Some Thoughts on Singleness

There can be some risks and dangers in singleness. I appreciate John Piper’s warning against “adultolescence.” This is a common trend to extend adolescence through the 20s and purposely delay marriage due to selfishness, pursuing pleasure, irresponsibility, and refusing to grow up. I have heard Al Mohler say that “Christian men who are still single by the age of 30 are often guilty of indecisiveness, commitment phobia, and perfectionism.” There is a potential for singles over time to become more selfish, stubborn, dysfunctional, and set in their ways. Some singles are able to hide behind their secret sins like wasting time, pornography, or eating disorders, which would be more easily exposed in marriage. Marriage has a wonderful way of sanctifying believers, revealing sin, and promoting spiritual growth.

On the other side of the coin, there are many godly singles who have pursued education, ministry and careers though the 20s and 30s, and as long as they are walking in holiness and serving the Lord, this can be a good thing. Remember Psalm 84, “Nothing good does He withhold from those who walk uprightly.”

While some singles may need some moral support and encouragement to pursue marriage, local churches are often guilty of pressuring singles toward marriage, treating them as victims, viewing them as immature, and judging their status as sin. This has been a painful part of my experience as a single in ministry. An individual should not be judged negatively for their single status. A single is to remain content in the Lord whatever his/her status. While singles may struggle with various sins (such as self-sufficiency, commitment, indecisiveness, perfectionism, and other sins mentioned above), every person is a sinner. One is ultimately single or married because of the will of God. Married folks also struggle with sin. I have seen individuals pursue marriage with wrong motives . . . being desperate, on rebound, finding significance in a partner, etc. Motives are a messy thing. The Lord meets us where we are. He uses all of us and our experiences for his glory.

I recommend the book, They Were Single Too: Eight Biblical Role Models, by David M. Hoffeditz. In chapter 1, he considers the apostle Paul and the “gift” of singleness in 1 Cor 7: “Often people neglect to see both [singleness and marriage] as gifts, and in so doing, regard singleness as a social oddity. Finally, note that Paul does not pit the two marital states against each other, but stresses the significance of each gift. Both are given by God. I am comforted to know that God is the one distributing marriage or singleness. The God who called me before He created this world, the One who knows the number of hairs on my head, and who gave His Son for me is the benefactor of these gifts. It is the Lord who has appointed—not Aunt Lilly, not my mother, not my so-called friends, not that well-meaning church member” (Hoffeditz, They Were Single Too, 9).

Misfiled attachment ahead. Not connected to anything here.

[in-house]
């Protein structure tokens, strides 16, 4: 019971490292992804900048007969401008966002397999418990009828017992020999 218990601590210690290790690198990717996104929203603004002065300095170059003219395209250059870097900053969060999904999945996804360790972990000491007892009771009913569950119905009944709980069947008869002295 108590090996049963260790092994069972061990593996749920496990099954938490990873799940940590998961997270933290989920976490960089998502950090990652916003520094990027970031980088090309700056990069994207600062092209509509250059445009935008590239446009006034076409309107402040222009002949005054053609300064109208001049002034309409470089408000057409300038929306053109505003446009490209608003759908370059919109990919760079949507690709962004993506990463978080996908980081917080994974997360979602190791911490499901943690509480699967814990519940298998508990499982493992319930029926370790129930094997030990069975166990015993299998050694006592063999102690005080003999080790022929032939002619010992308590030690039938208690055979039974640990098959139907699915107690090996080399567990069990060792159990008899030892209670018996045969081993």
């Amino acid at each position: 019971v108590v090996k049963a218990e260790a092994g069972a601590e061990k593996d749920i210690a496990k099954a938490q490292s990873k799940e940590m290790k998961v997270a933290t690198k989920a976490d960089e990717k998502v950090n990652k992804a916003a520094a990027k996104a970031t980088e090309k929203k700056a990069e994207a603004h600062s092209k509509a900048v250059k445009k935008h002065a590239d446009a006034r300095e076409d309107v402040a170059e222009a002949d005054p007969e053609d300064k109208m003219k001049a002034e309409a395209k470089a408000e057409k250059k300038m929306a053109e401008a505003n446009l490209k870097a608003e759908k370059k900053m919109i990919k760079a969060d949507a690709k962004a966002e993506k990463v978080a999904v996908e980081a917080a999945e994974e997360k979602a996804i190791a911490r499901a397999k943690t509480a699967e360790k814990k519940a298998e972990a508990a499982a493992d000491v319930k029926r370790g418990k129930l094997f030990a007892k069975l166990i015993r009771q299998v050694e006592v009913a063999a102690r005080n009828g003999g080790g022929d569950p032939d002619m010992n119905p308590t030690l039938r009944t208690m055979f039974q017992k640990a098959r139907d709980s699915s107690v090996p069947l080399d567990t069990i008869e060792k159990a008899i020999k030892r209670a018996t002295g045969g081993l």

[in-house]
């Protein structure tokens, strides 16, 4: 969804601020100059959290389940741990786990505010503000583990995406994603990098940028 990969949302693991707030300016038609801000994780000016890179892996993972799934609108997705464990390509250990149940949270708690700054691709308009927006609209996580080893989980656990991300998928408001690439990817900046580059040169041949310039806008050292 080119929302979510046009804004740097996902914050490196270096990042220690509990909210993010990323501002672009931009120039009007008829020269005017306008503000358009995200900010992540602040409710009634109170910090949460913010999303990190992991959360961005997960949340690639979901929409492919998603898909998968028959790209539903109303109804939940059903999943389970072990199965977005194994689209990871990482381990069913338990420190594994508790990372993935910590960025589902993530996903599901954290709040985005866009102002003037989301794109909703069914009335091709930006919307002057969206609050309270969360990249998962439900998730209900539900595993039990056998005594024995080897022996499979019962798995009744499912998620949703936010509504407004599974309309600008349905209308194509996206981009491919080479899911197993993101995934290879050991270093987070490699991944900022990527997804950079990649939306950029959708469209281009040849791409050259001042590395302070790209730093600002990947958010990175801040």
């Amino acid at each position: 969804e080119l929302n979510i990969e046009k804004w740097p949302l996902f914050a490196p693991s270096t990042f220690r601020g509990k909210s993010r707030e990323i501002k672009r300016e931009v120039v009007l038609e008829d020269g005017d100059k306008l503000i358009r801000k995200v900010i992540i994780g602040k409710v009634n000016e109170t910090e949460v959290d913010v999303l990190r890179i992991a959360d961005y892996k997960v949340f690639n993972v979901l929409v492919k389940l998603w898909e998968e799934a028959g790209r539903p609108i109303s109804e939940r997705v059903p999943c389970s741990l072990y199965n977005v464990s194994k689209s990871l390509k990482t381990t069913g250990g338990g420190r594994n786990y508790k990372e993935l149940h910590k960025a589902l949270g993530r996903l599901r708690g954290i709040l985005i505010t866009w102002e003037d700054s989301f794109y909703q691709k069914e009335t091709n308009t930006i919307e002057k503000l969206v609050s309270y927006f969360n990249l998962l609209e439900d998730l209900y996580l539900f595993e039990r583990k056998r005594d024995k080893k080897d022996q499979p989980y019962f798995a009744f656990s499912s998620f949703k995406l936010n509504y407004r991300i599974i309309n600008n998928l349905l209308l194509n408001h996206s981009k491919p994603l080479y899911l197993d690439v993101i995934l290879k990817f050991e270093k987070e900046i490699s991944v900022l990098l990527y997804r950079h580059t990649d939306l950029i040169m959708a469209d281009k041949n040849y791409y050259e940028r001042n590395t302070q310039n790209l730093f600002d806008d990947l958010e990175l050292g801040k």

In the article, “Singled Out by God for Good,” Paige Benton writes: “I am not single because I am too spiritually unstable to possibly deserve a husband, not because I am too spiritually mature to possibly need one. I am single because God is so abundantly good to me, because this is his best for me. It is a cosmic impossibility that anything could be better for me right now than being single. The psalmists confirm that I should not want, I shall not want, because no good thing will God withhold from me” (Benton, Regeneration Quarterly 3 (1997), 21).

T4G 2008

I just returned from the Together for the Gospel 2008 conference in Louisville, KY. Each of the sessions were excellent featuring Al Mohler, Ligon Duncan, C. J. Mahaney, Mark Dever, R. C. Sproul, John MacArthur, and John Piper. You can download all the 2008 messages for free at: and the 2006 messages at:

I was most impacted by the sermon from Thabiti Anyabwile of First Baptist Church of Grand Cayman entitled: “Bearing the Image: Identity, the Work of Christ, and the Church.” He challenged us to remove race from our vocabulary, since it usually carries negative connotation. It would be better to incorporate words like ethnicity, people groups, and nationality. He reminded us that every person on earth is the “seed of Adam . . . like me, created in the image of God . . . like me.” Even more, Christians throughout the world should view one another as “a chosen people, a royal priesthood, a holy nation, a people belonging to God” (1 Pet 2:9). I pray this would truly be our perspective.

“Shout to the Lord” on American Idol

It was interesting to hear “Shout to the Lord” on Fox TV’s American Idol last week on April 9-10. It was also peculiar to hear them replace “My Jesus” with “My Shepherd” the first night and revert back to “My Jesus” the next night. Christians should be neither ecstatic nor distressed. I planned to write an essay about this, but then decided it unnecessary after reading the blog entries of Bob Kauflin and Josh Harris (see below). I appreciate their thoughts.

Check out the following articles:

Here’s another perspective from Catholic columnist Michael Giltz, who is offended that American Idol made all 8 of the contestants sing the song. He feels the group sing-along is an attempt of the show to evangelize or convert people. While I don’t agree with Giltz, it is an interesting read: